Cardiff Centre for the Crusades
The Cardiff Centre for the Crusades was established in 2000 to encourage and develop Cardiff as a focus for research collaboration, conferences and publications in the field of crusading history. The Director of the Centre is Professor Peter Edbury.
The Centre’s interests embrace the history and ideology of the crusading movement, the history and archaeology of the lands conquered by the crusaders, the impact of the crusades on those lands and peoples against which expeditions were directed and from which expeditions were launched, and the history of the Military Orders. All theatres of crusading activity and any crusade from the end of the eleventh century onwards are included.
Professor Edbury is a specialist on the history and institutions of the Latin East and Cyprus between the twelfth and fourteenth centuries and on Latin Syrian legal literature. He has re-edited the two greatest legal treatises from the Latin East, those by John of Ibelin count of Jaffa (Brill 2003) and Philip of Novara (Cyprus Research Centre2009). Other publications include: Kingdoms of the Crusaders: From Jerusalem to Cyprus (Ashgate, 1999); John of Ibelin and Kingdom of Jerusalem (Boydell, 1997); The Conquest of Jerusalem and the Third Crusade (Scolar, 1996); The Kingdom of Cyprus and the Crusades, 1191-1374 (Cambridge, 1991); and, jointly with the late Professor J.G. Rowe of the University of Western Ontario, William of Tyre: Historian of the Latin East (Cambridge, 1988).
Dr Nicholson (Reader in Medieval History) is a historian of the Military Orders and the Crusades, and the depiction of the Military Orders in literary sources. Among her publications are The Proceedings Against the Templars in the British Isles, 2 vols (Ashgate, 2011), The Knights Hospitaller (Boydell, 2001); The Knights Templar: a New History (Sutton, 2001); Love, War and the Grail: Templars, Hospitallers and Teutonic Knights in medieval epic and romance, c.1150-1500 (Brill, 2000); and Chronicles of the Third Crusade (Ashgate, 1997). She is also the editor or co-editor of several volumes of research papers, including The Military Orders: Welfare and Warfare (Ashgate, 1998); Palgrave Advances in the Crusades (Palgrave Macmillan, 2005), and (with Jochen Burgtorf and Paul F. Crawford) The Debate on the Trial of the Templars (1307–1314) (Ashgate Publishing, 2010).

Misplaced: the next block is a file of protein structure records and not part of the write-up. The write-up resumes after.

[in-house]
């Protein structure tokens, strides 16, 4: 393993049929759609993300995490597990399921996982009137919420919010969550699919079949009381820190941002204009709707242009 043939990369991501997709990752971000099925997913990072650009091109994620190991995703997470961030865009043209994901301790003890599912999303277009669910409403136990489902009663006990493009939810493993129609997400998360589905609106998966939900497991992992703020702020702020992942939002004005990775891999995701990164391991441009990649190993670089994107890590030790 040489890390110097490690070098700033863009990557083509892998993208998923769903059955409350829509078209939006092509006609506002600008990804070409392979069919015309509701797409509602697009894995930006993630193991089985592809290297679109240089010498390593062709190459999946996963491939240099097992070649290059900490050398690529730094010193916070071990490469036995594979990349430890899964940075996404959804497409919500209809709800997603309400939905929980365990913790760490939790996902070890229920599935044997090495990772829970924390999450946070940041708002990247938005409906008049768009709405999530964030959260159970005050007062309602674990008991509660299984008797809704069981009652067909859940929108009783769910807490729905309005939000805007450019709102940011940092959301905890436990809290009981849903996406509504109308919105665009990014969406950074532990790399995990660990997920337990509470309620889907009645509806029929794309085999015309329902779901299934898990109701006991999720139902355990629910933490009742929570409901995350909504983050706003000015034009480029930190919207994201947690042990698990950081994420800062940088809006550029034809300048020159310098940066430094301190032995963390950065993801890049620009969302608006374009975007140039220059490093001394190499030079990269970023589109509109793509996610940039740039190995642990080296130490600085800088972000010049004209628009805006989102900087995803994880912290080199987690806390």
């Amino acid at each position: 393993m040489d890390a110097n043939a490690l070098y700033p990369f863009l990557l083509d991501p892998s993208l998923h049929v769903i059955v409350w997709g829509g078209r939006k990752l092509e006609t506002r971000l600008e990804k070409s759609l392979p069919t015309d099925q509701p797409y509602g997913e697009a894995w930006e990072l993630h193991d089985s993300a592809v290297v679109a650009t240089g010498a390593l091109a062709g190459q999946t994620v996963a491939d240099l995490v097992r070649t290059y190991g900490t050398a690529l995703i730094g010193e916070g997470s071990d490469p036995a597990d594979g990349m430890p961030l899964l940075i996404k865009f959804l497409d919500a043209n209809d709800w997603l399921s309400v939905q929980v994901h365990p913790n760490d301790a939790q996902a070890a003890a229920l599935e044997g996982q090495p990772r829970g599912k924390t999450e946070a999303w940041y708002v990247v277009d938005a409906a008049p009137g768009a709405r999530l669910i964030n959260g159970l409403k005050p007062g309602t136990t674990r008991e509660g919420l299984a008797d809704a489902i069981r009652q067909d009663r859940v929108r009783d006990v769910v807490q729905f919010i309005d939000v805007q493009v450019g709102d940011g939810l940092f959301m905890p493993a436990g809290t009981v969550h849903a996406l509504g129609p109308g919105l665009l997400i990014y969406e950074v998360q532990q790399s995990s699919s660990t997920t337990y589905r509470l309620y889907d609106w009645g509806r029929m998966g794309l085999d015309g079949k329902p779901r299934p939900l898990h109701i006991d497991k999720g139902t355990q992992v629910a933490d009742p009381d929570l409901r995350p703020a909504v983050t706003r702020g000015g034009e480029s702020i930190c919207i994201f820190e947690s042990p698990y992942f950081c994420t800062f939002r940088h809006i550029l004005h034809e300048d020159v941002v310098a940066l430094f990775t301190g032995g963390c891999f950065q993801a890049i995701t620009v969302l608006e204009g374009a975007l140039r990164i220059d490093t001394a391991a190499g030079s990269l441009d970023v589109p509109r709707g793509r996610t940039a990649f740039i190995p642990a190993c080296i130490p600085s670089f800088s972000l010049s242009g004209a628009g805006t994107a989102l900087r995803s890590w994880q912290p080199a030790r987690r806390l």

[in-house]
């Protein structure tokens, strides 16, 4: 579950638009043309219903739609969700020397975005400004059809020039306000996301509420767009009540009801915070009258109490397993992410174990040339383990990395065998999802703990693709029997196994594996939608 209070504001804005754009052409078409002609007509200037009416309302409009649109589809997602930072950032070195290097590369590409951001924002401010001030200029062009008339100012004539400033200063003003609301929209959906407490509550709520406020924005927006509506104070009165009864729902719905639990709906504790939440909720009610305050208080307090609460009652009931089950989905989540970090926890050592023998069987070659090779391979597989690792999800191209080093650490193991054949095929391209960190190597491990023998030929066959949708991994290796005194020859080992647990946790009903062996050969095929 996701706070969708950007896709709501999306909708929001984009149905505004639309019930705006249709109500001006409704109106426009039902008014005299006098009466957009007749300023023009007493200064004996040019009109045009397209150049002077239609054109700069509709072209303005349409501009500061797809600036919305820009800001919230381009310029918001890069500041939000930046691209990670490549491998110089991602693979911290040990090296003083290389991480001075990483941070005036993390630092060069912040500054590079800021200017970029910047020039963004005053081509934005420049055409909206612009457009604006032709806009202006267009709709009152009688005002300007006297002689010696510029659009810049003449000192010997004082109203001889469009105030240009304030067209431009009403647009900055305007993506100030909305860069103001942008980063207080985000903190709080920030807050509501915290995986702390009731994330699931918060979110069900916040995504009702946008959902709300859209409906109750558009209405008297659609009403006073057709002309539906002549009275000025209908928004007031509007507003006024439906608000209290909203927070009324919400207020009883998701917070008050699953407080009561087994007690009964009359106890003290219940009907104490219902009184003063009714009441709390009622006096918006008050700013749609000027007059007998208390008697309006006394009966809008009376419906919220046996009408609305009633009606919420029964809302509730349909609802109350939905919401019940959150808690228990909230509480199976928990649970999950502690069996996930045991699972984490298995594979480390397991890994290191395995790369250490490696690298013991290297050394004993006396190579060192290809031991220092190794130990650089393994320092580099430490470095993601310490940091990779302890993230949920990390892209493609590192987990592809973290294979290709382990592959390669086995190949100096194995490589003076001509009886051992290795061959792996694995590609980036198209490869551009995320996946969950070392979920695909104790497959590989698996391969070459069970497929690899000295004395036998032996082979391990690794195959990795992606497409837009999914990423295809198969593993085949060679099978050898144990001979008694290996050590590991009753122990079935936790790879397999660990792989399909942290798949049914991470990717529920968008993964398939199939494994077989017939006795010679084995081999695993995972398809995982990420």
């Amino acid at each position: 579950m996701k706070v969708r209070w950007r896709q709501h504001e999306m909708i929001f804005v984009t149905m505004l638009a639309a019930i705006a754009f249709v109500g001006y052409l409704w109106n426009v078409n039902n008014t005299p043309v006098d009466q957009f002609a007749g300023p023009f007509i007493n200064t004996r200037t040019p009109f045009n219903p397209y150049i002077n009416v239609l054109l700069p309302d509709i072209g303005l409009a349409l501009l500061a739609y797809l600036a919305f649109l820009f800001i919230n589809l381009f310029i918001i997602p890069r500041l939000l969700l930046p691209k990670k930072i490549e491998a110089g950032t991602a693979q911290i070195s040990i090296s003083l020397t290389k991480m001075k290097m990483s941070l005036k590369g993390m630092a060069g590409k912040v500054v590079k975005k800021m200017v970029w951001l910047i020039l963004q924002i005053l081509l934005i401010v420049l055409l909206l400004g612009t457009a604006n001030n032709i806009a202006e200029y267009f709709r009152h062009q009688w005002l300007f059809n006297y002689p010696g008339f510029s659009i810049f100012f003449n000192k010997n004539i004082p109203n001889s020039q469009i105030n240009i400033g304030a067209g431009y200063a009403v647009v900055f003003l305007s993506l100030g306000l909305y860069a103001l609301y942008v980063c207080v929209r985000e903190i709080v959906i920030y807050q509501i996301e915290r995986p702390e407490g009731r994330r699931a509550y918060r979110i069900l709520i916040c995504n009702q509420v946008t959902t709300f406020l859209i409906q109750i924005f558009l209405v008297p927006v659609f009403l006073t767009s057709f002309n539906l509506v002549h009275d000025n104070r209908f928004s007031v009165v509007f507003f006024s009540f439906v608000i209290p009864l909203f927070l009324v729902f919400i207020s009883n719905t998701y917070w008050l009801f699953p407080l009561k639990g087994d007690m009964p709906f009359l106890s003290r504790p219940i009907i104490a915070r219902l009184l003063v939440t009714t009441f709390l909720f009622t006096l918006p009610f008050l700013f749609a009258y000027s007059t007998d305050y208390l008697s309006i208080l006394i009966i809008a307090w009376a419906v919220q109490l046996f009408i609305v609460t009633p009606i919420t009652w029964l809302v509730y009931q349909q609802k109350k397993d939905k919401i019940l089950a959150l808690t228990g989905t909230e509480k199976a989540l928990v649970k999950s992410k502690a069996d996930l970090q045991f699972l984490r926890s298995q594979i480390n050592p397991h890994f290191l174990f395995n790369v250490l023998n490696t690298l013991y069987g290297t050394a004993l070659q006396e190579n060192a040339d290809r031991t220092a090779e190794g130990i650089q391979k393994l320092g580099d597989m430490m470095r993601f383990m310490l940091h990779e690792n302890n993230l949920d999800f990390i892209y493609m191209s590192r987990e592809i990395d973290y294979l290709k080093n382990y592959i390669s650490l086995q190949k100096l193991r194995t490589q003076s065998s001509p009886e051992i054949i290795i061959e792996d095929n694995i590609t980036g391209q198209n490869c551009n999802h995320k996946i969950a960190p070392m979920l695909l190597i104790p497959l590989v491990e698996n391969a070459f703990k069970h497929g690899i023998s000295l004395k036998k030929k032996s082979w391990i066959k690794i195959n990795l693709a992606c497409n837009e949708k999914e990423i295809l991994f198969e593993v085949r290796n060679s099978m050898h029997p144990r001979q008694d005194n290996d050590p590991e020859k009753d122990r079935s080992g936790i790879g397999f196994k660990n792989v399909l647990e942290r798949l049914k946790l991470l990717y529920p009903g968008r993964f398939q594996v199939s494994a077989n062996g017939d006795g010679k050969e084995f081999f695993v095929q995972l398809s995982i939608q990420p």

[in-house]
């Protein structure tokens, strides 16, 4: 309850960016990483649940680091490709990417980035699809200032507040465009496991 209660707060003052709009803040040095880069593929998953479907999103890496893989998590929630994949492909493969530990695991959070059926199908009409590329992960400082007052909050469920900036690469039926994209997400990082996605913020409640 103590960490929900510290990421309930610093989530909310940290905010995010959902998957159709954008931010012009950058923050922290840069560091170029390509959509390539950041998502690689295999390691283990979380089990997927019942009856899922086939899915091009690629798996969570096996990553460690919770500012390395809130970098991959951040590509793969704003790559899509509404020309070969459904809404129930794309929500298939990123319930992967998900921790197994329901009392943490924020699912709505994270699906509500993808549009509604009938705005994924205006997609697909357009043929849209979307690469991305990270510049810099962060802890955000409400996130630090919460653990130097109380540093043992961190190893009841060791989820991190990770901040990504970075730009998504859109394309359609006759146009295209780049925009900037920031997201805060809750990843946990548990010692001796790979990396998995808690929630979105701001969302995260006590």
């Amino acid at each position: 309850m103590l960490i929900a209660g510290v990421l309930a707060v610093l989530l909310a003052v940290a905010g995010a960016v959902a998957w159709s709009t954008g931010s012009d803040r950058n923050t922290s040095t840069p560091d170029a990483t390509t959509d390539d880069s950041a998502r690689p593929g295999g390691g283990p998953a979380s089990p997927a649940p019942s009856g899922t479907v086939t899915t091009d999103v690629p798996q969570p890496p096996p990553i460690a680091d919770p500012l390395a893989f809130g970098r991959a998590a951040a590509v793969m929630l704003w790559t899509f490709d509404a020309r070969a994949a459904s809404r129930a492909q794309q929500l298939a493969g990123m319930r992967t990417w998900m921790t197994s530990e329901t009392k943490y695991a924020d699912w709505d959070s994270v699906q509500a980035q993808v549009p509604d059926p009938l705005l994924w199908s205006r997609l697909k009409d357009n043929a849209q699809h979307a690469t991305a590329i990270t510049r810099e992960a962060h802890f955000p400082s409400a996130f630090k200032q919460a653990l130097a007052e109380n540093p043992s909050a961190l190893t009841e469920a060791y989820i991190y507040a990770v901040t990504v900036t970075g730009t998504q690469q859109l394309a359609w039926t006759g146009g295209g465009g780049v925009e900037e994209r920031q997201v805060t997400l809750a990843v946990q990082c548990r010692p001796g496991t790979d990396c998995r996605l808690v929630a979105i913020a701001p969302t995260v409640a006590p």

Professor Pringle (Professor in Archaeology) is the leading authority on the archaeology, architecture and topography of the Crusader States in the Levant. Among his numerous publications are The Churches of the Crusader Kingdom of Jerusalem: A Corpus, 4 vols. (Cambridge, 1993–2009); Pilgrimage to Jerusalem and the Holy Land, 1187-1291 (Ashgate, 2012); Fortification and Settlement in Crusader Palestine (Ashgate, 2000); Secular Buildings in the Crusader Kingdom of Jerusalem (Cambridge, 1997); The Red Tower: Settlement in the Plain of Sharon at the Time of the Crusaders and Mamluks (British School of Archaeology in Jerusalem, 1986); Churches, Castles and Landscape in the Frankish East (Ashgate, forthcoming); and, with Richard Harper, Belmont Castle: the Excavation of a Crusader Stronghold in the Kingdom of Jerusalem (Oxford, 2000). He is also an associate editor of the journal Levant and archaeology editor of Crusades.
Major Research Projects currently in hand by members of the Centre include the Walls of Medieval Ascalon project, directed by Denys Pringle in association with the Leon Levy Expedition to Ashkelon (University of Harvard) and the Council for British Research in the Levant, and also involving Frances Healy.
Peter Edbury is currently leading an AHRC-funded project to investigate the manuscript traditions and produce new editions of the Old French Continuations of William of Tyre and the related text known as La chronique d’Ernoul et de Bernard le Trésorier. These narratives are fundamental for our understanding of the history of the Latin East in the late thwelfth and thirteenth centuries. For further details see the project web page. His other major project (in collaboration with Dr N.S. Coureas of the Cyprus Research Centre, Nicosia) is to produce an English translation with commentary of the so-called Chronique d’Amadi.
Helen Nicholson has recently completed a complete edition of the Templar trial proceedings in the British Isles, 1308-1311 and is currently working on the Knights Templars’ estates in England and Wales during the period 1308–1313, when the estates were administered by royal officials. She is in the process of transcribing and analysing the records held in the National Archives: Public Record Office at Kew.
Denys Pringle is preparing a new edition of Wilbrand of Oldenberg’s account of his journey through Syria, Cilicia, Cyprus and Palestine in 1217-18, as well as the final report on the archaeological assessment of ‘Aqaba Castle that he conducted with the later Professor John De Meulemeester in 2001–4. He is also currently editing a volume of historical, archaeological and architectural studies on the Palestinian town of Ramla in the medieval and Ottoman periods with Andrew Petersen (University of Wales Trinity St Davids).
Conferences and Workshops
In September 2009 the Cardiff Centrer for the Crusades hosted the highly successful fifth international conference of the Society for the Study of the Crusades and the Latin East on the Military Orders. Almost 100 people attended, molstly from Europe and North America. Thirty-eight of the papers, edited by Peter Edbury, were published by Ashgate in 2012.